Garden pumpkins, pureed and ready for the freezer

Garden pumpkins, pureed and ready for the freezer

Another fine autumn day today, 60F/15C and sunny, sunny, sunny. We actually got down to freezing last night, just barely and not for long enough that it killed everything. Oh it killed some things, the marigolds are toast and the scarlet runner beans are looking not quite dead but definitely on their way out. But the calendula are still sunny yellow and orange and the fava beans and tiny surprise carrot sprouts are looking business as usual. The really long term forecast says we might have snow around Thanksgiving in a week and half, not a real snow, more like a sugar coating. If that happens though everything will be dead at last and I will be finally able to stop taking my allergy medication for a few months. For the week ahead, however, no freezing nights in the forecast.

Now that all the leaves are off the trees, Bookman cleaned out the gutters today. I dug up some more sunchokes, wow are there a lot of them and I just dug in a small area where they were starting to encroach on the bush cherry. So more yumminess to look forward to. We had planned to mash the first batch last week but ended up roasting them with beets and then having them along with the beets in a spinach and dandelion greens salad. Oh it was so yummy!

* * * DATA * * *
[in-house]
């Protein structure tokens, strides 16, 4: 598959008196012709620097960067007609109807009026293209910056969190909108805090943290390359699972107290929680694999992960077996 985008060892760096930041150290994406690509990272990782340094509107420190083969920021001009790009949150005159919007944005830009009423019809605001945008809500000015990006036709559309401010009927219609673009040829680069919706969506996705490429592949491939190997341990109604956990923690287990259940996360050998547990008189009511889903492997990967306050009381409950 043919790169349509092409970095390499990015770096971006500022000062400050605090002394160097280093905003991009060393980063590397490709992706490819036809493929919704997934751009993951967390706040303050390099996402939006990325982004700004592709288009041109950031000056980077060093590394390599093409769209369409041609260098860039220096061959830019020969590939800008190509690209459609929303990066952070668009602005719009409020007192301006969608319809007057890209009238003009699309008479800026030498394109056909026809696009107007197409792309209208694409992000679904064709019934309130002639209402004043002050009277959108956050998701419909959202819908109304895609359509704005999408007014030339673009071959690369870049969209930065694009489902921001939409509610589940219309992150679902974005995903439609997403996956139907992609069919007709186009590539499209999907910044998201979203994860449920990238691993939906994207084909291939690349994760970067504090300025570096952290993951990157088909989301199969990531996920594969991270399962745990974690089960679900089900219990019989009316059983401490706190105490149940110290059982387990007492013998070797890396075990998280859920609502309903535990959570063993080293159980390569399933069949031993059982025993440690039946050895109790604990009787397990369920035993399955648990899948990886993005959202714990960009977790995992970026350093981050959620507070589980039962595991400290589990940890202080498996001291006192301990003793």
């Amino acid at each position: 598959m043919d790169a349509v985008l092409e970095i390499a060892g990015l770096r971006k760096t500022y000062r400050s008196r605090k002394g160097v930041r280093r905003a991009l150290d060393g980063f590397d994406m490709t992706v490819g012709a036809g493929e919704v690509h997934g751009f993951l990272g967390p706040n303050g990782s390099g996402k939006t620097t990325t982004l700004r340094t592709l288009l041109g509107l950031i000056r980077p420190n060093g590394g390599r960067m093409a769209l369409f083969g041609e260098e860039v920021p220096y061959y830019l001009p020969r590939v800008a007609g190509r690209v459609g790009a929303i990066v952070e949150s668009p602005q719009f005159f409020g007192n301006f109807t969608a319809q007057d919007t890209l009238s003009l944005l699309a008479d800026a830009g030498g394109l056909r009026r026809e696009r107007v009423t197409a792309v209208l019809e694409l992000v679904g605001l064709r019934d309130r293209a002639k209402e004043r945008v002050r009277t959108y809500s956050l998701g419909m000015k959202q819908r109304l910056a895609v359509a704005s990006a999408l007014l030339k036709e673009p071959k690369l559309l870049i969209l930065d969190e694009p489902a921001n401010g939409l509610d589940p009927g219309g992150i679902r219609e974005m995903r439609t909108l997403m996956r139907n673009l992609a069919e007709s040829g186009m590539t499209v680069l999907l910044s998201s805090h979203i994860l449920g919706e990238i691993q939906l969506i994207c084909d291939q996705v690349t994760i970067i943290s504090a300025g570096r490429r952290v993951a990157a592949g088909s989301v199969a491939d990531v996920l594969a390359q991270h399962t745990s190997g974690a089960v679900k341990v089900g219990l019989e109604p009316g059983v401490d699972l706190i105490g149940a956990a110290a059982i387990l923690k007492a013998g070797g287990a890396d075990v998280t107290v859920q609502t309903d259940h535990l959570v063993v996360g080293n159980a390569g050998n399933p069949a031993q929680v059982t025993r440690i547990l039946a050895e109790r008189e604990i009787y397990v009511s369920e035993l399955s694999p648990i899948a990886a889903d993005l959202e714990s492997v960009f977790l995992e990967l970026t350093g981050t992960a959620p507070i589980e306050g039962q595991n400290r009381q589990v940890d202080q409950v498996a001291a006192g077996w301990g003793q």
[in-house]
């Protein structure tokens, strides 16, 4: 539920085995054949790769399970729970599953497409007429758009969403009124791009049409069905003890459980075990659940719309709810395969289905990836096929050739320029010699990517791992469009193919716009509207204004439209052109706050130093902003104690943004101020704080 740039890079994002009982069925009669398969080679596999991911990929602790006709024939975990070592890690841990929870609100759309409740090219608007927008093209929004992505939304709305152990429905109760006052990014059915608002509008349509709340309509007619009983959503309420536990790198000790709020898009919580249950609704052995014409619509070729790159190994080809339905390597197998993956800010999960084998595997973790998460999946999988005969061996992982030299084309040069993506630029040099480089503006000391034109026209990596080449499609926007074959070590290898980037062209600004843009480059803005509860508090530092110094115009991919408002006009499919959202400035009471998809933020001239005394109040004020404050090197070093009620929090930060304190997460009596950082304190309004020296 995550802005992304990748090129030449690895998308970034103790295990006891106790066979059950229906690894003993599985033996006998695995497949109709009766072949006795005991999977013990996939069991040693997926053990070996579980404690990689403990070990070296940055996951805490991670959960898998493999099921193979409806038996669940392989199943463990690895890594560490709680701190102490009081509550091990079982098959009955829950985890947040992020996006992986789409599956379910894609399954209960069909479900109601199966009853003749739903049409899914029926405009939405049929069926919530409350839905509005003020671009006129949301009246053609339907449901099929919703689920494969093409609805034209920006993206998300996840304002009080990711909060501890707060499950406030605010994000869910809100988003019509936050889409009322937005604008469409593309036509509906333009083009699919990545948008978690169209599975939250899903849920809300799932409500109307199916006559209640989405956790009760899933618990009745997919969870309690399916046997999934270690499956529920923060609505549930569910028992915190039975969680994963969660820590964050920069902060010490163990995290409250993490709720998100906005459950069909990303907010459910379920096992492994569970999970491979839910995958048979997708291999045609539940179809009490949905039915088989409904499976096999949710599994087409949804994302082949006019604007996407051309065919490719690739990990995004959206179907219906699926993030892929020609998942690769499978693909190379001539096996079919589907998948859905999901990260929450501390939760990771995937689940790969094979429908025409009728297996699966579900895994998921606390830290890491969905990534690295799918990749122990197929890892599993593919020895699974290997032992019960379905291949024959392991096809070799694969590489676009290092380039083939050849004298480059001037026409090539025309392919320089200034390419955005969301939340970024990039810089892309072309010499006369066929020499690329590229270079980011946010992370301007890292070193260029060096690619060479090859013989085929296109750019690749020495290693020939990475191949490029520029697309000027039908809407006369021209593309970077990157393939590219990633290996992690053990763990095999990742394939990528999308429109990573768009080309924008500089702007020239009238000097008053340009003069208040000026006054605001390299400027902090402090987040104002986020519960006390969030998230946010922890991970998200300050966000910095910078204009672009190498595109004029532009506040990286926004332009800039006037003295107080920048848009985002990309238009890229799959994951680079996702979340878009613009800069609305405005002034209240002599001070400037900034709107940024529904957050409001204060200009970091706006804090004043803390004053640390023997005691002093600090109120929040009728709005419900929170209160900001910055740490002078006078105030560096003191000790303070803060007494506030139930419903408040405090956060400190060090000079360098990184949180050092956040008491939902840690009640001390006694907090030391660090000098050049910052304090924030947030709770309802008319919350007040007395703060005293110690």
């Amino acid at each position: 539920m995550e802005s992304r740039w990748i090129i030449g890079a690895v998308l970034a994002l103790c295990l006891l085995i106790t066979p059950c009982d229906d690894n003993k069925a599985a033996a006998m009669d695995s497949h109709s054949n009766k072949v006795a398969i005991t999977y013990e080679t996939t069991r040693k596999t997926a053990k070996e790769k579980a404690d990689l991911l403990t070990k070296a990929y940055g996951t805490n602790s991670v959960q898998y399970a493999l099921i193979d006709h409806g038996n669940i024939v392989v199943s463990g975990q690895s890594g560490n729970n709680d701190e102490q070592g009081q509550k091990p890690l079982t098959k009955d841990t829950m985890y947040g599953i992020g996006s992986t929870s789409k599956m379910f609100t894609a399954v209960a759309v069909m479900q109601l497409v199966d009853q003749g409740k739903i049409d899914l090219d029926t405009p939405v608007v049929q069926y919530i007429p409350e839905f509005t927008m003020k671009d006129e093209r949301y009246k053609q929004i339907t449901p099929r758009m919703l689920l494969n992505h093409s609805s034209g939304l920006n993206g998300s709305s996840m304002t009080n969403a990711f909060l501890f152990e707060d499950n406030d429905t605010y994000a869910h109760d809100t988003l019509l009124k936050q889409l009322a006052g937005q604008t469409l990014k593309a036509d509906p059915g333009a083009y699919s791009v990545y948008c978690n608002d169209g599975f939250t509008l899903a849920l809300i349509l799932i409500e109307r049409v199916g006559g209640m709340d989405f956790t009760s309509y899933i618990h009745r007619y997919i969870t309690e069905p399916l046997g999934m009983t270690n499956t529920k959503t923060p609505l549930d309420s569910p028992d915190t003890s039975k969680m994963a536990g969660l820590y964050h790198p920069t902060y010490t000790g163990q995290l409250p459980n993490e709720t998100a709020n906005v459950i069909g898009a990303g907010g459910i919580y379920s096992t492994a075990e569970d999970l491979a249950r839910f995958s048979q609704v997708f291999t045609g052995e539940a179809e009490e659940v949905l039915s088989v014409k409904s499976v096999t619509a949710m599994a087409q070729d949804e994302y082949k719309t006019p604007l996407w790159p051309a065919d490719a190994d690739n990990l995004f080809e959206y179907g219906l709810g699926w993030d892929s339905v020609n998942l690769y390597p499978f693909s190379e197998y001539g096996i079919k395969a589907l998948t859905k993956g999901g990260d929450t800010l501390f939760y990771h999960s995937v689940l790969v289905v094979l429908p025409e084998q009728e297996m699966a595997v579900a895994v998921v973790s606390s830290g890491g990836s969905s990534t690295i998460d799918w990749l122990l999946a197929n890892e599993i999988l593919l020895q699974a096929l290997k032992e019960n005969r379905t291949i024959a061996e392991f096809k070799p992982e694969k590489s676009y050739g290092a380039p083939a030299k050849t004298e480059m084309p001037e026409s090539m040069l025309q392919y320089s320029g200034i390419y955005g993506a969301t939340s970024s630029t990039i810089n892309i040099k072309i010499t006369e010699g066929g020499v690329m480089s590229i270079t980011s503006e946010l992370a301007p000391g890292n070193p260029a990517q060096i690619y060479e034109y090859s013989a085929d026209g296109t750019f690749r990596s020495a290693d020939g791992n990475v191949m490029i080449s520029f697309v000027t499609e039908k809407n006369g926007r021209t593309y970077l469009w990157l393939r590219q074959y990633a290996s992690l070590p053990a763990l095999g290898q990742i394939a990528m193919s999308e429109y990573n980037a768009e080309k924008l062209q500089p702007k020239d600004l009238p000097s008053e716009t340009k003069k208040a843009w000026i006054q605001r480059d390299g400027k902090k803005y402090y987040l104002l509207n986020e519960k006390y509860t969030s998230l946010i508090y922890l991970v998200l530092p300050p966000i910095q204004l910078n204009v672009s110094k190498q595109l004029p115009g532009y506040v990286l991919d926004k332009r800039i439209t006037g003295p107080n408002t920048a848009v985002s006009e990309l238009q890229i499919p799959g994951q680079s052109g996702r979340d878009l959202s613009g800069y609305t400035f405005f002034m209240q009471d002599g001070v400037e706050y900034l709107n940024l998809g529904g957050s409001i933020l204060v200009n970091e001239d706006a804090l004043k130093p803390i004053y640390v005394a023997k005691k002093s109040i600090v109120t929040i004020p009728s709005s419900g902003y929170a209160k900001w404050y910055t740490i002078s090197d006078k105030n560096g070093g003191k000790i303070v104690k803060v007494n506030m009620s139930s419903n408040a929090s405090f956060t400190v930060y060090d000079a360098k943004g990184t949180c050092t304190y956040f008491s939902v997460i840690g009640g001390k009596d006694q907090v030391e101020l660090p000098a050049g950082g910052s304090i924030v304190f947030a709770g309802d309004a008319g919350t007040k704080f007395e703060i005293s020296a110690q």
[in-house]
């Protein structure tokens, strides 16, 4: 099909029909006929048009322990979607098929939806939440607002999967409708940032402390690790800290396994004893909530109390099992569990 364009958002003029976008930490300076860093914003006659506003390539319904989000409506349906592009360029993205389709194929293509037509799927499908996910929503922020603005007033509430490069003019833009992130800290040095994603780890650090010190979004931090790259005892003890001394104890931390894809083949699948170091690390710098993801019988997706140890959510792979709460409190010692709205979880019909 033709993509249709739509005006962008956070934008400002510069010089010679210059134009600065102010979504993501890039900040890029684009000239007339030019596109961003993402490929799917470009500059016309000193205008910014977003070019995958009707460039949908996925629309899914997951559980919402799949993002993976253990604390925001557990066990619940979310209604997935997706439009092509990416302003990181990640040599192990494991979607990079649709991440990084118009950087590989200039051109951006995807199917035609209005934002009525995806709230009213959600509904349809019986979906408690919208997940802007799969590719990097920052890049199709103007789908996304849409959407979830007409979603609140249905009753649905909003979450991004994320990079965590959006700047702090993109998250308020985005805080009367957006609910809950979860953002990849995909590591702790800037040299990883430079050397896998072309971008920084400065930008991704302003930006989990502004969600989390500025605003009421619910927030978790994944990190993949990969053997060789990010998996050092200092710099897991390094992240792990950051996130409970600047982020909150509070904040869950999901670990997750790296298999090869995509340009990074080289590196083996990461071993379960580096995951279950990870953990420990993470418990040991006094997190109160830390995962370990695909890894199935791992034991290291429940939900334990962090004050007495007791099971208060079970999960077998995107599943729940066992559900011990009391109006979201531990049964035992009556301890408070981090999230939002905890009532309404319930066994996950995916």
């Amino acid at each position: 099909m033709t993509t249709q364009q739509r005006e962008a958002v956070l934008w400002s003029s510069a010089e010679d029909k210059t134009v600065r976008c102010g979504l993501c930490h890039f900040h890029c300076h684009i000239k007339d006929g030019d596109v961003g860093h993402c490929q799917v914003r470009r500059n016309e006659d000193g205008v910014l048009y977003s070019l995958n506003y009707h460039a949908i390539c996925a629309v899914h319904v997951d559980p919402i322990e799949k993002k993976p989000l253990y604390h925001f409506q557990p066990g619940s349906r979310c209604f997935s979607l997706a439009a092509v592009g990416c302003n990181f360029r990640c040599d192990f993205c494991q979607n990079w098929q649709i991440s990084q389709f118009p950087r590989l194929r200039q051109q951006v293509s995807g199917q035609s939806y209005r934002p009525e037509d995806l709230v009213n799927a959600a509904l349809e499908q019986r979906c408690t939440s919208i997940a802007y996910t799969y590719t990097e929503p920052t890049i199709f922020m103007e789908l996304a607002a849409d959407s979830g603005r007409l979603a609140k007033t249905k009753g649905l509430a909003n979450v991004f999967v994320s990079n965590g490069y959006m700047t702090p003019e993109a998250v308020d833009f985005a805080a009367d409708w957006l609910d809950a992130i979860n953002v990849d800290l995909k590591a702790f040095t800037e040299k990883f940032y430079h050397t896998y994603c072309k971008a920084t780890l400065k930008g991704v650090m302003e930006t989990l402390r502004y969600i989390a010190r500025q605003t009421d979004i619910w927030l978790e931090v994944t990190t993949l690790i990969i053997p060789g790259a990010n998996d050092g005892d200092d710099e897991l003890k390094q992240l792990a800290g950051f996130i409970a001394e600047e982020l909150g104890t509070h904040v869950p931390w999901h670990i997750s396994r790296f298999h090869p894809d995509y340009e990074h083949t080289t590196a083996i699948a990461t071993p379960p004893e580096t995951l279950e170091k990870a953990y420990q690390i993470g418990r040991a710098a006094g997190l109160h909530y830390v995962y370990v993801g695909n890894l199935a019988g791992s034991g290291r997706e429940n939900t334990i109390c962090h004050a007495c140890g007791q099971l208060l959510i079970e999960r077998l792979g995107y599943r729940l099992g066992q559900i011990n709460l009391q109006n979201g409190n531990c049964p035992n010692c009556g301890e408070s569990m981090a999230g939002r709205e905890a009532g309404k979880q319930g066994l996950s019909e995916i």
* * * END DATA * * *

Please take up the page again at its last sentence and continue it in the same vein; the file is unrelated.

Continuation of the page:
We haven’t had rain in weeks and our rain barrels are full and need to be emptied for the winter which, though it doesn’t seem like it will ever come, will arrive eventually. So I started work on emptying one of them by watering the apple trees, cherry tree, the fruit shrubs, the rose bush and the grapevine.

The grapevine! I haven’t mentioned it all summer. I’ve tried growing a grape before at the back of the garden along a trellis fence and it died, didn’t flourish and then winter killed it. So the next year I tried a different variety of grape in the same location with the same result. I thought about trying again but decided I just couldn’t grow grapes. Years passed. Two years ago I was looking at all the grapes in the plant sale catalog Bookman and I attend every year and I thought, I’m going to try grapes again! But all the varieties they had were wine grapes with only one that said it made good jam. While I am interested in making jam, I also want to be able to eat fresh grapes so I passed on getting a vine. Earlier this year the sale grapes were still lacking in choice so I took a chance and mail ordered a red table grape that was bred in Wisconsin and hardy in my area.

Instead of planting it in the previous grape graveyard, I planted it in a sunny spot right against the south side of the house where it gets hot in summer and has protection in winter. Bookman used some of the extra hardware cloth we had bought for the chicken run, fixed it up the side of the house for the grape to climb up, and then we pretty much left the grape to its own devices. It is thriving! It has vined up the wire about five feet/ 1.5 m! I mulched its feet with leaves and gave it a good watering today. Fingers crossed it survives the winter. I am hopeful that it will since it is going in strong and healthy.